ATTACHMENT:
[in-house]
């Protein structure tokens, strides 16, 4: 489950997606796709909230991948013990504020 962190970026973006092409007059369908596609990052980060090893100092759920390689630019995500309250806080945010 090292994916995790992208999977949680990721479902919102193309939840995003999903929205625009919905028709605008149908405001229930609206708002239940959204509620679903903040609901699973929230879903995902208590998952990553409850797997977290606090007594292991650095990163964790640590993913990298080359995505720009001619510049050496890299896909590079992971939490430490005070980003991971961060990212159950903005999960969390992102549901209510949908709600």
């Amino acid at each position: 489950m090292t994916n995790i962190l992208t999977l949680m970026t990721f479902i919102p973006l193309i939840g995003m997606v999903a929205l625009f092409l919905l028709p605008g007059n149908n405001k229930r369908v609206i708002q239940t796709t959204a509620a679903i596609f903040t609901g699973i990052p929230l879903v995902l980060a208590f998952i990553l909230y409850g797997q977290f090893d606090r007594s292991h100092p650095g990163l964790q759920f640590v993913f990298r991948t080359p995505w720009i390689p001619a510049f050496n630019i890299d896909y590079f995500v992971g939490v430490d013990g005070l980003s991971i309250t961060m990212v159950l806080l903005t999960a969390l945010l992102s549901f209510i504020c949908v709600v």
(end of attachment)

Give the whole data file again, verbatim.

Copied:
[in-house]
């Protein structure tokens, strides 16, 4: 489950997606796709909230991948013990504020 962190970026973006092409007059369908596609990052980060090893100092759920390689630019995500309250806080945010 090292994916995790992208999977949680990721479902919102193309939840995003999903929205625009919905028709605008149908405001229930609206708002239940959204509620679903903040609901699973929230879903995902208590998952990553409850797997977290606090007594292991650095990163964790640590993913990298080359995505720009001619510049050496890299896909590079992971939490430490005070980003991971961060990212159950903005999960969390992102549901209510949908709600």
């Amino acid at each position: 489950m090292t994916n995790i962190l992208t999977l949680m970026t990721f479902i919102p973006l193309i939840g995003m997606v999903a929205l625009f092409l919905l028709p605008g007059n149908n405001k229930r369908v609206i708002q239940t796709t959204a509620a679903i596609f903040t609901g699973i990052p929230l879903v995902l980060a208590f998952i990553l909230y409850g797997q977290f090893d606090r007594s292991h100092p650095g990163l964790q759920f640590v993913f990298r991948t080359p995505w720009i390689p001619a510049f050496n630019i890299d896909y590079f995500v992971g939490v430490d013990g005070l980003s991971i309250t961060m990212v159950l806080l903005t999960a969390l945010l992102s549901f209510i504020c949908v709600v």